Bullying in the Workplace Old Nurse to New Nurse
A considerable amount of scholarly work has been done on bullying in learning institutions and places of work. Bullying at work place takes place when a worker experiences unrelenting forms of maltreatment from his or her colleagues. Bullying can cause physical and psychological pain to the victims. Workplace bullying encompasses, but is not limited to physical, verbal, and emotional abuse (Huston, 2013). This unvoiced scourge in nursing is characteristically encouraged by the need of bullies to have a total control of a person (, 2009). This literature review discusses bullying of new nurses by their senior colleagues as a significant challenge in the nursing career and proposes some strategies for dealing with bullying.
Literature Review on Bullying
Causes of Bullying
Although the word nursing denotes caring and compassion, nurses are not immune to harassment from doctors, workmates and physicians. There is a classic saying that nurses devour their young, and various survey results have confirmed this statement.
According to a research conducted by Farrell, nursing is one of the most demanding careers because a nurse has to endure many challenges such as dealing with emotional problems, and working in precarious environment (Farrell, 2009, pp. 534-536).
A study by Steven points out that bullying is a multifaceted occurrence that is facilitated by many factors at the workplace (Steven, 2009, pp. 189-190). Junior nurses are particularly vulnerable to various forms of harassment. Nurses promoted to other divisions are also common targets for tormentors because they are envied by others. Although many factors may make a nurse harass others, most bullies are encouraged by a sense of dominance, anger and jealousy.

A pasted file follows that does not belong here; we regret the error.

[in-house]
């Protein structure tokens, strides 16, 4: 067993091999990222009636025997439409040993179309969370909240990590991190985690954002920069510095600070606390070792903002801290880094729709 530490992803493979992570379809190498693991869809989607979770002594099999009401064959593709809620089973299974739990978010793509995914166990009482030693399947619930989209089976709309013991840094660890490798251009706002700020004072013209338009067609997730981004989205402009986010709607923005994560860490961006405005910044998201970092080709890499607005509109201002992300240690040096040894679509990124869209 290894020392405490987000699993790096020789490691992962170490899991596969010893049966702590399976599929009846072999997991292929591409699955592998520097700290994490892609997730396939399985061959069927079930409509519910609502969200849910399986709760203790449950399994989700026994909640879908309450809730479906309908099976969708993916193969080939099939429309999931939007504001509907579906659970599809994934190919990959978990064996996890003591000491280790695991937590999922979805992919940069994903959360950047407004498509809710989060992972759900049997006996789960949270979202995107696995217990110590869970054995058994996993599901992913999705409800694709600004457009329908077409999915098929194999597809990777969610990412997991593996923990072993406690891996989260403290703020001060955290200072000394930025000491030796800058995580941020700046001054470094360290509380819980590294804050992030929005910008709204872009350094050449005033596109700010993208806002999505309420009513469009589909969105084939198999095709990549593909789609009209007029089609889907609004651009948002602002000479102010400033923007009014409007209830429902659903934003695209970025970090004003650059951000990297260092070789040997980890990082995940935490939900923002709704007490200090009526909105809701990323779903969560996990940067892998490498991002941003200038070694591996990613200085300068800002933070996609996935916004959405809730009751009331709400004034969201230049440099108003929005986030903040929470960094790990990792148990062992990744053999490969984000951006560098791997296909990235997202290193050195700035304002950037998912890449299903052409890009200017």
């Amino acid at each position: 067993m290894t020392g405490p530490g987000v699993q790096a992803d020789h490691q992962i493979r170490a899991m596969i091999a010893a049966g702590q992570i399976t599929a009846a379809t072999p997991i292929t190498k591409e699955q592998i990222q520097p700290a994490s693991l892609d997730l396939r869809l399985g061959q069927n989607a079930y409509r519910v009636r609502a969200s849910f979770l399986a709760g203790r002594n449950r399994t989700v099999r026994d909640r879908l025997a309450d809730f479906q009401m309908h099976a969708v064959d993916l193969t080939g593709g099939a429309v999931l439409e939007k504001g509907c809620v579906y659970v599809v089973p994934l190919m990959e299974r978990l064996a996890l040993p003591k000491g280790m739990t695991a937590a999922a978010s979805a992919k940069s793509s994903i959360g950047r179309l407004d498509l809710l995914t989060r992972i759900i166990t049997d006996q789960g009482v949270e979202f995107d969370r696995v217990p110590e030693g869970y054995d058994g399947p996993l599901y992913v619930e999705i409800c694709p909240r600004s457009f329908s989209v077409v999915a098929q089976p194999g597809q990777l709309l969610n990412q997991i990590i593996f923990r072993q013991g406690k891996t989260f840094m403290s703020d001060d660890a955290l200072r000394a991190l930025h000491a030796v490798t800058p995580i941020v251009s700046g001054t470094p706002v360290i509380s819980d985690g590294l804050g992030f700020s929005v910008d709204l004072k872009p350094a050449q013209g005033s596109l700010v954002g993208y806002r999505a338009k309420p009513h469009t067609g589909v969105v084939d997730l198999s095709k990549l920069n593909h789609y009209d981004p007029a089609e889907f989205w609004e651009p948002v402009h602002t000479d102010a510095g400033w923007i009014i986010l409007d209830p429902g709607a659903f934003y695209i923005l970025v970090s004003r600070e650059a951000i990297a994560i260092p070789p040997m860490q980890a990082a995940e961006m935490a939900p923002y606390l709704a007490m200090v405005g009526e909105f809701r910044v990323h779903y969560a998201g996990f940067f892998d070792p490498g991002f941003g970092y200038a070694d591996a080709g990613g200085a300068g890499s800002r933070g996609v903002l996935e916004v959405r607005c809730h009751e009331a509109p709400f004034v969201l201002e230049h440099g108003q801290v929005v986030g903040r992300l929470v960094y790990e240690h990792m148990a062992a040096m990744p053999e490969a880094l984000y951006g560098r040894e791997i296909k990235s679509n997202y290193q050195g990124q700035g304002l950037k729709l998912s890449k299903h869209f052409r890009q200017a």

According to Smith, some of the factors that can create include poor working environment, insufficient recruitment, and unproductive administrative approaches to problem solving (Smith & Singer, 2010, p. 175).
Incidences of harassment are hardly reported by junior nurses since they admit that unfriendly work environment is widespread in all places of work. In an investigation by Anderson, approximately 50% of the participants observed workplace harassment and did nothing to impede it; thus, allowing the aggressive worker to further bully others unchecked (Farrell, 2009, pp. 538-539).
Another study that was carried out by Rosenstein revealed that approximately 70% of bullied nurses also observed or were victims of a form of child mistreatment or intimate spouse violent behavior. Moreover, survivors of abuse reported more workplace violence than non survivors of abuse, especially at an earlier stage in their nursing career (Rosenstein, 2011, pp. 26-28).
Huston contends that bullying has serious ramifications at individual and organization levels. To an individual, physical harassment may result in serious wounds. Junior nurses subjected to verbal abuse and emotional harassment may experience serious psychological suffering, which can lead to depression (Huston, 2013).
According to McKenna, depressed nurses often develop medical complications such as anxiety, hypertension and cardiovascular diseases (McKenna & Smith, 2013, pp. 90-92). Nurses who are physically and emotionally bullied become less productive at work and this can hinder the achievement of organizational goals. Moreover, can compel nurses to quit their jobs. Resignation of nurses due to bullying can lead to shortage of nurses in hospitals (McKenna & Smith, 2013, pp. 93-95).
Recommendations for Bullying
Based on my experiences in nursing, I would like to recommend the following measures to deal with bullies. Although bullying of nurses is a complicated problem, it can be solved through multifaceted approaches. Newly recruited nurses should develop skills to help them deal with bullies. Nurses should help each other overcome bullying by assisting victims of harassment.
The best way to deal with a bullying incident is to seek help from friends, siblings, and trustworthy workmates. This research also revealed that the least effective approach was remaining silent about a bullying incident. Further, it showed that assistance from friendly workmates mitigated effects of bullying. However, friends may fail to to the victim of bullying.